The first chapter focuses on the desire to escape suburbia. Using “Subdivisions” as a jumping off point, McDonald discusses the blandness of suburbia and people’s desire to escape it. He then looks at Rush’s songs of escape: “The Fountain of Lamneth” (I LOVE that he talks about Caress of Steel!), “Cygnus, X-1″ and “Red Barchetta.” For a fan of these earlier songs, it’s wonderful to see them dissected (and if I do say so, to hear them taken seriously).
The first two were obviously escapist but I wasn’t sure about “Red Barchetta.” Of course, as soon as he talks about it, it was very obviously an escapist song, in the tradition of great driving songs but with a neat sci-fi twist.
The second chapter focuses on other themes in Rush, specifically individualism in the earlier tracks and the global nature of working together that show up in the later songs. The earlier songs fall under the influence of Ayn Rand. This concept of Objectivist lyrics was pretty pervasive for most critics, especially in the UK, where Rush was labelled crypto-fascist or worse.
As a Rush fan who doesn’t really agree with Ayn Rand (especially now that she has been adopted by the fringe) I never really got that Randian aspect of the earlier lyrics. I’ve always been very interested in and a strong proponent of noncomformity (which those songs espouse) but I’ve never taken it as far as Rand suggests. (I’m actually quite a socialist at heart. I believe that a country is only as string as its weakest link. And when we neglect the poor, it adversely effects the entire country. A merciful government can do so much more than corporations or even individuals would ever do in ensuring the overall health of a nation).
Neil Peart balked at the fascist comparisons. You get the sense that he was like a young kid dabbling in this new theory (of Objectivism) rather than a firm believer in it. And, as if you can watch Neil growing up, you can see him turn away from these individualist songs towards songs that espouse community and love. This section was helpful in opening my eyes to aspects of Rush songs that I never noticed before. “Tom Sawyer” for instance, is their biggest hit, but I don’t think I ever really thought about what the words meant, Hearing different interpretations of the song (both by the author and by some fans who are quoted) really made me think about this song that I’ve sung so many times.
The third and fourth chapters talk about Rush’ musicianship. Their virtuosity is well known, and most Rush fans are muciisnas themselves. The chapter looks at how the band doesn’t jump around a lot onstage, rather, they are working hard, showing off what they can do as the main focus of the concert experience.
The fifth chapter is subtitled Representations of Rush Fandom. This section is full of demographic information as well as samples from surveys McDonald did. It also looks at frequent users of fan sites and listservs to find out what the middle class fan looks like. While in no way comprehensive, it is a fun look at demographics.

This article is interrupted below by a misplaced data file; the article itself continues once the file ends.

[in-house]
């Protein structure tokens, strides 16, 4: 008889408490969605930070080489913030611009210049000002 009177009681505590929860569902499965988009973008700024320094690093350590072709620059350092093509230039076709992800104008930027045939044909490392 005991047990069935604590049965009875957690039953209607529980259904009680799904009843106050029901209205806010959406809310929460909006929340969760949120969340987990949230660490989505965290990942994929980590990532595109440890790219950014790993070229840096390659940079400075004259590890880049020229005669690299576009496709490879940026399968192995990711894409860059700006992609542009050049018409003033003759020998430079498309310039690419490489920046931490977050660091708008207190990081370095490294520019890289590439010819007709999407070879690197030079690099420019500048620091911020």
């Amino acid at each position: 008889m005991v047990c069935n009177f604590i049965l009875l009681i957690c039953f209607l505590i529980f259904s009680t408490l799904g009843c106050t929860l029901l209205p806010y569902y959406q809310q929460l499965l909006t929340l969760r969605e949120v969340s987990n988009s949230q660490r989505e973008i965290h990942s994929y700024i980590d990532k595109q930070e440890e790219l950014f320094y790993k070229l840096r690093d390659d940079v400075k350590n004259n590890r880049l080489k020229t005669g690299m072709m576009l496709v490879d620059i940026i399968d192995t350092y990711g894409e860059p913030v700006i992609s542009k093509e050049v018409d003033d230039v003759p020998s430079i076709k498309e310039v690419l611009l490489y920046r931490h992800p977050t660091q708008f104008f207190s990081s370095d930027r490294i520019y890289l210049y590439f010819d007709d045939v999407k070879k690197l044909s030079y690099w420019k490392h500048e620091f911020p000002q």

The final chapter looks at Rush’s critics. The general consensus is that rock critics dismiss Rush pretty well out of hand, but that proves not to be the case across the board. One of the biggest critics has been Rolling Stone. Rush has never appeared on their cover (once when they were offered, they refused to drop what they were doing (touring) to make it for the photo shoot) and they have never been offered since. And since Rolling Stone has a pretty big input into who makes the Hall of Fame, it shows why Rush has never been considered (of course the Rock and Roll Hall of Fame is a stupid joke, so getting upset about who gets in is an exercise in futility).
So overall, this book was fascinating. It’s likely too academic for some people (even Rush fans). When he started talking about Mixolydian scale, even I had no idea what he was on about, and I’ve been playing guitar for 20 years.
If you’re looking for a book that explains Rush in detail, this is sort of the book for you. There’s very little in the way of biography (which is by design) and while he doesn’t tackle the entire Rush canon, he does spend a great deal of time talking about certain songs in depth. McDonald is also a huge Rush fan so he knows a lot about the band and has been working on this book for years (early chapters appeared as published articles). He also interviewed Alex Lifeson at one point, and Alex seems like a fun interview, frankly).
If you don’t like Rush, there’s probably very little reason to read this book. However, if you’re interested in ethnomusicology or even surveys about the middle class, he offers insights that you won’t find in many other places.
I enjoyed this book far more than I thought I would. McDonald is an engaging writer, and, although many of the chapters are designed to reiterate the basic premise of the book (such is the way of academic works), the flow of the chapters was quite manageable.
Good for Rush for getting a proper academic treatise written about them. And good for the middle class.